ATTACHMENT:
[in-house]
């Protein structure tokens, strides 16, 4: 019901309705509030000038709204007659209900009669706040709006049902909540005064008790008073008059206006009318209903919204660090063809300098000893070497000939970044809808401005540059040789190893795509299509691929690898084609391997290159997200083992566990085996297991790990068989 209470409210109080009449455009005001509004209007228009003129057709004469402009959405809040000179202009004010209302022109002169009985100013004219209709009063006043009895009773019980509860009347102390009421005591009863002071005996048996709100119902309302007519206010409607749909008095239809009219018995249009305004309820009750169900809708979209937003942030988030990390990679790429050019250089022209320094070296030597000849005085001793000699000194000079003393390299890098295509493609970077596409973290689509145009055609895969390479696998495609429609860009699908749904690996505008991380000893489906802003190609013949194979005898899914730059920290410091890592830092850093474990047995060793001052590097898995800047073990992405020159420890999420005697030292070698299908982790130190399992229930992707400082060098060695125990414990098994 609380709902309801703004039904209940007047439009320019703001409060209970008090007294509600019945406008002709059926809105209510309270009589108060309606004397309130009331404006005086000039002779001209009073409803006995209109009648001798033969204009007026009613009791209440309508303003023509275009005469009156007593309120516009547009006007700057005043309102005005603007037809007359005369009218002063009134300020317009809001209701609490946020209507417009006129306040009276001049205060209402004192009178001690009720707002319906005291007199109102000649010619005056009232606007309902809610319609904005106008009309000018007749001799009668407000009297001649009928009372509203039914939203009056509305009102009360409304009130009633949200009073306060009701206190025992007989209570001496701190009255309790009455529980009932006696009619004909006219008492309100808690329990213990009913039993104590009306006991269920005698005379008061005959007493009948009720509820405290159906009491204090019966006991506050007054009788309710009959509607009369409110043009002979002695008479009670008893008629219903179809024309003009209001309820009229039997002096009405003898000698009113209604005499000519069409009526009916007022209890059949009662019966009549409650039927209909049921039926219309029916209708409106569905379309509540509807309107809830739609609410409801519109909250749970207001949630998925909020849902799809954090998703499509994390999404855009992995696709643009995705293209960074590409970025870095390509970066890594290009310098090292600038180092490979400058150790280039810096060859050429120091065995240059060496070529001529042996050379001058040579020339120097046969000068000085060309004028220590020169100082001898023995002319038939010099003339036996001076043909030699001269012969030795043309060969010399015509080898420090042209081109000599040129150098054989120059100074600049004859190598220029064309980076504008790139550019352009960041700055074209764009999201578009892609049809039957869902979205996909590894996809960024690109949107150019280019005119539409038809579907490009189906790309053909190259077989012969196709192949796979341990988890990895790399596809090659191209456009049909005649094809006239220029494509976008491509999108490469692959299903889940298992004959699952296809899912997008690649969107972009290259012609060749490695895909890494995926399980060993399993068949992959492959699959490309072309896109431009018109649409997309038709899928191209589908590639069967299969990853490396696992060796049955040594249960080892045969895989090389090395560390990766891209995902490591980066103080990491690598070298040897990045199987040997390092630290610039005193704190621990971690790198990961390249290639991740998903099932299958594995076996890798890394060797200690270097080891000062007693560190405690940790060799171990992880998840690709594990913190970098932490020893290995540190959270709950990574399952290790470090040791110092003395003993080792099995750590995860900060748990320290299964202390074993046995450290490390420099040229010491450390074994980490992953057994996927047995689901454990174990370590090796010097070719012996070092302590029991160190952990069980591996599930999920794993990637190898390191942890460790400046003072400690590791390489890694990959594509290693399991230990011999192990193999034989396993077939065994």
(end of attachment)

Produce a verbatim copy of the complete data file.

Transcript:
[in-house]
């Protein structure tokens, strides 16, 4: 019901309705509030000038709204007659209900009669706040709006049902909540005064008790008073008059206006009318209903919204660090063809300098000893070497000939970044809808401005540059040789190893795509299509691929690898084609391997290159997200083992566990085996297991790990068989 209470409210109080009449455009005001509004209007228009003129057709004469402009959405809040000179202009004010209302022109002169009985100013004219209709009063006043009895009773019980509860009347102390009421005591009863002071005996048996709100119902309302007519206010409607749909008095239809009219018995249009305004309820009750169900809708979209937003942030988030990390990679790429050019250089022209320094070296030597000849005085001793000699000194000079003393390299890098295509493609970077596409973290689509145009055609895969390479696998495609429609860009699908749904690996505008991380000893489906802003190609013949194979005898899914730059920290410091890592830092850093474990047995060793001052590097898995800047073990992405020159420890999420005697030292070698299908982790130190399992229930992707400082060098060695125990414990098994 609380709902309801703004039904209940007047439009320019703001409060209970008090007294509600019945406008002709059926809105209510309270009589108060309606004397309130009331404006005086000039002779001209009073409803006995209109009648001798033969204009007026009613009791209440309508303003023509275009005469009156007593309120516009547009006007700057005043309102005005603007037809007359005369009218002063009134300020317009809001209701609490946020209507417009006129306040009276001049205060209402004192009178001690009720707002319906005291007199109102000649010619005056009232606007309902809610319609904005106008009309000018007749001799009668407000009297001649009928009372509203039914939203009056509305009102009360409304009130009633949200009073306060009701206190025992007989209570001496701190009255309790009455529980009932006696009619004909006219008492309100808690329990213990009913039993104590009306006991269920005698005379008061005959007493009948009720509820405290159906009491204090019966006991506050007054009788309710009959509607009369409110043009002979002695008479009670008893008629219903179809024309003009209001309820009229039997002096009405003898000698009113209604005499000519069409009526009916007022209890059949009662019966009549409650039927209909049921039926219309029916209708409106569905379309509540509807309107809830739609609410409801519109909250749970207001949630998925909020849902799809954090998703499509994390999404855009992995696709643009995705293209960074590409970025870095390509970066890594290009310098090292600038180092490979400058150790280039810096060859050429120091065995240059060496070529001529042996050379001058040579020339120097046969000068000085060309004028220590020169100082001898023995002319038939010099003339036996001076043909030699001269012969030795043309060969010399015509080898420090042209081109000599040129150098054989120059100074600049004859190598220029064309980076504008790139550019352009960041700055074209764009999201578009892609049809039957869902979205996909590894996809960024690109949107150019280019005119539409038809579907490009189906790309053909190259077989012969196709192949796979341990988890990895790399596809090659191209456009049909005649094809006239220029494509976008491509999108490469692959299903889940298992004959699952296809899912997008690649969107972009290259012609060749490695895909890494995926399980060993399993068949992959492959699959490309072309896109431009018109649409997309038709899928191209589908590639069967299969990853490396696992060796049955040594249960080892045969895989090389090395560390990766891209995902490591980066103080990491690598070298040897990045199987040997390092630290610039005193704190621990971690790198990961390249290639991740998903099932299958594995076996890798890394060797200690270097080891000062007693560190405690940790060799171990992880998840690709594990913190970098932490020893290995540190959270709950990574399952290790470090040791110092003395003993080792099995750590995860900060748990320290299964202390074993046995450290490390420099040229010491450390074994980490992953057994996927047995689901454990174990370590090796010097070719012996070092302590029991160190952990069980591996599930999920794993990637190898390191942890460790400046003072400690590791390489890694990959594509290693399991230990011999192990193999034989396993077939065994």